We were given 2 options.  Brain surgery - craniotomy to be specific (use your imagination) or a new type of radiation called proton therapy.  NF specialists worldwide have maintained that radiating nf tumors might lead to malignancies later in life (in the brain).  Proton therapy is site specific - the beams start and stop at the site of the tumor.  Data out of the states has not shown the above (future malignancies) to be the case. Brain surgery comes with the risk of among multitudes of issues, losing a eye, personality changes and worse, not being able to get the whole tumor plus possible infection and the need for multiple brain surgeries and eventually radiating anyway.  I cried and sobbed when our loved and trusted neurologist agreed that there was no right answer.  Eventually we decided to go the radiation route after speaking with a highly respected nf neurosurgeon.  1 thing I've learned thru this journey is surgeons love performing surgery.  Well when our dream neuro surgeon wasn't convinced surgery would be successful, our minds were made up.

So we are about to embark on Proton therapy.  Our oncologist who we found serendipitously (a story for a later blog) has worked with nf patients for upwards of 20 years and has never had a problem with future malignancies with his nf patients.  What proton therapy entails is withdrawing Raphael from kindergarten, driving him 2 hours every morning at the crack, putting him to sleep and then zapping beams thru his eye to his skull and driving 2 hours back home to pick up his brother and sister and try to continue a normal routine (whatever that means) 5 days a week for 6 weeks.  He will go to sleep in a special room in my arms every day and wake up the same way.  He will never see the scary machine which literally made my arms and legs weak.  He will be treated with kindness and get used the the routine.  He will have a graduation ceremony with medals and bells.  I am at peace with my decision.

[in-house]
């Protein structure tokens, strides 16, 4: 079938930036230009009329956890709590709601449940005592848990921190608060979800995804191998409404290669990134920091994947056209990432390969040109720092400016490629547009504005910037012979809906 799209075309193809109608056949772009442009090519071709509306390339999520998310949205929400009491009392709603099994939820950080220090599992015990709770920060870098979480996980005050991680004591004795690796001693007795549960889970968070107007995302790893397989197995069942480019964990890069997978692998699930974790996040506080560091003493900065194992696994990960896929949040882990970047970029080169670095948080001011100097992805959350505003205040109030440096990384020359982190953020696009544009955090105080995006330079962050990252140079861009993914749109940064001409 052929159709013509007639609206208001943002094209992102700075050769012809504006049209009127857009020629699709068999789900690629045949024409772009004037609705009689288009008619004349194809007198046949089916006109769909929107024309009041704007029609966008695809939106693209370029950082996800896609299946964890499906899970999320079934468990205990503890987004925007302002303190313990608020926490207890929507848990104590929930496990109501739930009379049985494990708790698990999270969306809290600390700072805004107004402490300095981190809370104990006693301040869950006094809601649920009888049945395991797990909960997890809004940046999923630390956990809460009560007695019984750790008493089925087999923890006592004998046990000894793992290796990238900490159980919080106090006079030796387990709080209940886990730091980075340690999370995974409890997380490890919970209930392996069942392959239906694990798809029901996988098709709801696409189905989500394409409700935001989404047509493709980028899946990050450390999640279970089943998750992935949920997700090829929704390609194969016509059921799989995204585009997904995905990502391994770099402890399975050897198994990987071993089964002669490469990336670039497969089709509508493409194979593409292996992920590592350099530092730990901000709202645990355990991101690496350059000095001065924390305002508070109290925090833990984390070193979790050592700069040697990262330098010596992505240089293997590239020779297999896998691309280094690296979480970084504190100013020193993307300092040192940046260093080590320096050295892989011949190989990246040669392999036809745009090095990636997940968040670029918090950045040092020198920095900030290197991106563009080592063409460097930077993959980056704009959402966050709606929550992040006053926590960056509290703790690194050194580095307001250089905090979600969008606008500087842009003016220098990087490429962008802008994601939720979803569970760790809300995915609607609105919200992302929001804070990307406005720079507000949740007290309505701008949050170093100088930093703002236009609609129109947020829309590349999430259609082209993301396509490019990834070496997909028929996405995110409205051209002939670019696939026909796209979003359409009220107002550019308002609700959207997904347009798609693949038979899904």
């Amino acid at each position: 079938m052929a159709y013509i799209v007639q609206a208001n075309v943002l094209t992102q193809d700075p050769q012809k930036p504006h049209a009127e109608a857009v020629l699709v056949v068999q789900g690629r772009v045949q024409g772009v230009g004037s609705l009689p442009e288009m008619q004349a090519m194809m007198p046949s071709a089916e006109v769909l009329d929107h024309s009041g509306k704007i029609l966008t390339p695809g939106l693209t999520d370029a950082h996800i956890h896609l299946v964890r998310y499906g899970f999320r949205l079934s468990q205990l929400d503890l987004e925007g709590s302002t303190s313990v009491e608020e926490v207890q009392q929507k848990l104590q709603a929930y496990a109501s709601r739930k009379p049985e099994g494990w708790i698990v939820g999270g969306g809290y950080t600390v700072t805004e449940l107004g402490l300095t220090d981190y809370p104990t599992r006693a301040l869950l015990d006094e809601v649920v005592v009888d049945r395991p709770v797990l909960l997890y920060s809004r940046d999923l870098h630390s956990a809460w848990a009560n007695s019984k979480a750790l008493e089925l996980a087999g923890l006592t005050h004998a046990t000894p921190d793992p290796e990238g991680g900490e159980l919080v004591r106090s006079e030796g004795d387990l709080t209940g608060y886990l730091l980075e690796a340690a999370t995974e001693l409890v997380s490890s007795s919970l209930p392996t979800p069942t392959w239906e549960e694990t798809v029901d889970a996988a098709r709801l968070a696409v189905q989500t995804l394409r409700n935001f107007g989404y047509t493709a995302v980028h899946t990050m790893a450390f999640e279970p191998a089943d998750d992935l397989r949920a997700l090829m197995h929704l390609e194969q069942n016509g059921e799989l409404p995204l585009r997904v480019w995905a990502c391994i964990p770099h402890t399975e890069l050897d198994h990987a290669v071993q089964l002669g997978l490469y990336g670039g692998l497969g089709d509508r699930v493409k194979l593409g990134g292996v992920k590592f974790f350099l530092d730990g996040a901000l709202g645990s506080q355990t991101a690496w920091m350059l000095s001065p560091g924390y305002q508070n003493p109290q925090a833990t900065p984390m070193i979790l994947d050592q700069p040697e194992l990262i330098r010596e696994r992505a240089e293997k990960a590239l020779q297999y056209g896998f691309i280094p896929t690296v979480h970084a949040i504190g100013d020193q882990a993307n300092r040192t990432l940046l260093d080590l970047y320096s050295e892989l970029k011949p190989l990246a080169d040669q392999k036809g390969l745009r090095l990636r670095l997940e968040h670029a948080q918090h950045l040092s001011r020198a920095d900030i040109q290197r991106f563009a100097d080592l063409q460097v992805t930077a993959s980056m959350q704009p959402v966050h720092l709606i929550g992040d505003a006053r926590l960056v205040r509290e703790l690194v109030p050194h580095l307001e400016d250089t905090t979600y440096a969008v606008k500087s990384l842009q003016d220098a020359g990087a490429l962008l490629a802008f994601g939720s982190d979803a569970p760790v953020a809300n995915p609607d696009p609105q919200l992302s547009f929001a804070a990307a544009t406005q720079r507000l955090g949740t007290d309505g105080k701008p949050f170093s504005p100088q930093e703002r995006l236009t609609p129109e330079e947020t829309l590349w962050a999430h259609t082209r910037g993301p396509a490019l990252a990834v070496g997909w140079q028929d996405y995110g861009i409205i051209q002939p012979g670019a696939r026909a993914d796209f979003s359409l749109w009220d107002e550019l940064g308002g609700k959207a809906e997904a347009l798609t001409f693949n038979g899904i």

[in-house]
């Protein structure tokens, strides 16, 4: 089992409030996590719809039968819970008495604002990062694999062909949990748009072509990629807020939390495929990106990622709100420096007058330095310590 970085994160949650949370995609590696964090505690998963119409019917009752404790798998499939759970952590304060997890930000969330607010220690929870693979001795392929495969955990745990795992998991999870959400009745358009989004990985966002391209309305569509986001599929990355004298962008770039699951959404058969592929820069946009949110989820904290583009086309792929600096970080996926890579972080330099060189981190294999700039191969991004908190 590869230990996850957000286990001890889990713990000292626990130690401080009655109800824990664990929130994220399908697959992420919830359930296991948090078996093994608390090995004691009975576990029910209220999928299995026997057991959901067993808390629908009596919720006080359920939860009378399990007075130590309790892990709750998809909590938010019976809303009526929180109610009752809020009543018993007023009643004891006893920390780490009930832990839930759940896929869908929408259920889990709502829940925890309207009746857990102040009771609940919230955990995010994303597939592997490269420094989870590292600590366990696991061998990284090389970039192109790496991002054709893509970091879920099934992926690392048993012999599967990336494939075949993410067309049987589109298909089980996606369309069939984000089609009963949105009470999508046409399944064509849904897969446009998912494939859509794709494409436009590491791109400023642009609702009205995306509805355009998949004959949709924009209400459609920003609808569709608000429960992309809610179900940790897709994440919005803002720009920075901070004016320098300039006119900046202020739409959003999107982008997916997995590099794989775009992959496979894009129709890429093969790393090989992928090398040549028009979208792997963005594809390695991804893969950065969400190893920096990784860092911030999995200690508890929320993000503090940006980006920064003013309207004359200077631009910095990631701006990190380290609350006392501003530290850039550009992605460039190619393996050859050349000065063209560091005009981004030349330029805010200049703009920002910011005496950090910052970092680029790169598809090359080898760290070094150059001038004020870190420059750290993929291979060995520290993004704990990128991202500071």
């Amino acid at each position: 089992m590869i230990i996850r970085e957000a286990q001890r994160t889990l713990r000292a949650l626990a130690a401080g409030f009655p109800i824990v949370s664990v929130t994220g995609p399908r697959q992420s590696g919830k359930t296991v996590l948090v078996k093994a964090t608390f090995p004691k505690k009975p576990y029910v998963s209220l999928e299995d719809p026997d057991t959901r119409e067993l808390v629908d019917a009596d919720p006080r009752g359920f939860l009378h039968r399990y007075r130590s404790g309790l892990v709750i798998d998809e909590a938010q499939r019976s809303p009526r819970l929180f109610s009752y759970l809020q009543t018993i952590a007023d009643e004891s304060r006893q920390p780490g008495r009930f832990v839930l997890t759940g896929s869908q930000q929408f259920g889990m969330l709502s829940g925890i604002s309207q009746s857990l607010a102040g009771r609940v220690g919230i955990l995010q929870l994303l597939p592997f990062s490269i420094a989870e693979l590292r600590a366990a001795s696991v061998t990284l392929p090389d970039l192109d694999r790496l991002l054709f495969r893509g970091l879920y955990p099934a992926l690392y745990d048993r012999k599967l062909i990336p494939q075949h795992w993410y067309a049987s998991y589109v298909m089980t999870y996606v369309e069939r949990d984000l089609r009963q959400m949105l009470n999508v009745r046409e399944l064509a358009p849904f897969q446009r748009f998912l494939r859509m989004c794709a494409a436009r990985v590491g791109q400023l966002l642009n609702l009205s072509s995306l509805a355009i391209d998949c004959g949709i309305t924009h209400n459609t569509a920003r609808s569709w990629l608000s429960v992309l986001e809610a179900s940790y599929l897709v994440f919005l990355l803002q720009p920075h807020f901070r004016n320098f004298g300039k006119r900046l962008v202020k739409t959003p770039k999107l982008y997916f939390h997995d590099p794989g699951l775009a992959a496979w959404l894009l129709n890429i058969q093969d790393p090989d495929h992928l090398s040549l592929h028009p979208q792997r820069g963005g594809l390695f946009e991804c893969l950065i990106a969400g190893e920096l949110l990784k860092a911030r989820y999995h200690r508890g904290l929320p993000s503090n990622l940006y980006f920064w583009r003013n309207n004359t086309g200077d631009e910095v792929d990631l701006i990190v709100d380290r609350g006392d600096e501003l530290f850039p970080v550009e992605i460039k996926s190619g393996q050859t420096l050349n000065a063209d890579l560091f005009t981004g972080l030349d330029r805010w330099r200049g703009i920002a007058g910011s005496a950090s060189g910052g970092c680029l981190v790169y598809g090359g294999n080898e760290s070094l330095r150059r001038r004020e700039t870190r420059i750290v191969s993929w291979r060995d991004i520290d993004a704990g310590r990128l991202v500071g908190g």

Now, what I really want to share is that we are no different than anyone else.  My daily challenges remain the same though sometimes derailed by doctors.  I have 3 children all delightful and challenging in their own right.  Charlie (a girl) just turned 2, Gus is 4 and Raphael a week past 6.  Our lives are fun, hectic and hard in the same ways most families are.  Tonight, getting used to special treatment, when I wouldn't buy Raphael another pokemon  card set he told me he didn't love me and would rather be in a orphanage like Annie.  At the same time Charlie was clinging to me begging for m'ms (she learned about them last week) and Gus was crying because he sensed I was sad and was upset that raphael's birthday was last week and his "not forever or ever or ever" (it's in november).  Thru their sobs, I realized life is stressful no matter what and at the very least how lucky am I to have a husband I am deeply in love with and kids I think about every second of my life.  It could be worse.  We go to so many hospitals and see children that I look at and know in my gut they are not going home.  It brings me huge perspective.  I get to take Raphael home every day and he is happy and crazy as all the kids in his class.

Our journey is gonna suck but we will live to the fullest and love one another and feel grateful for our family.

End note, Raphael eventually crawled on my lap and told me he was lying and I'm the only mommy he ever wants.  He then asked for a tight squeeze.  I must say, I feel pretty lucky.

I will continue to update here for those interested and am scared as well as grateful for the platform.

If you wish to make a donation on Raphael's behalf here is a link to do so.  new link to follow

xxx Lara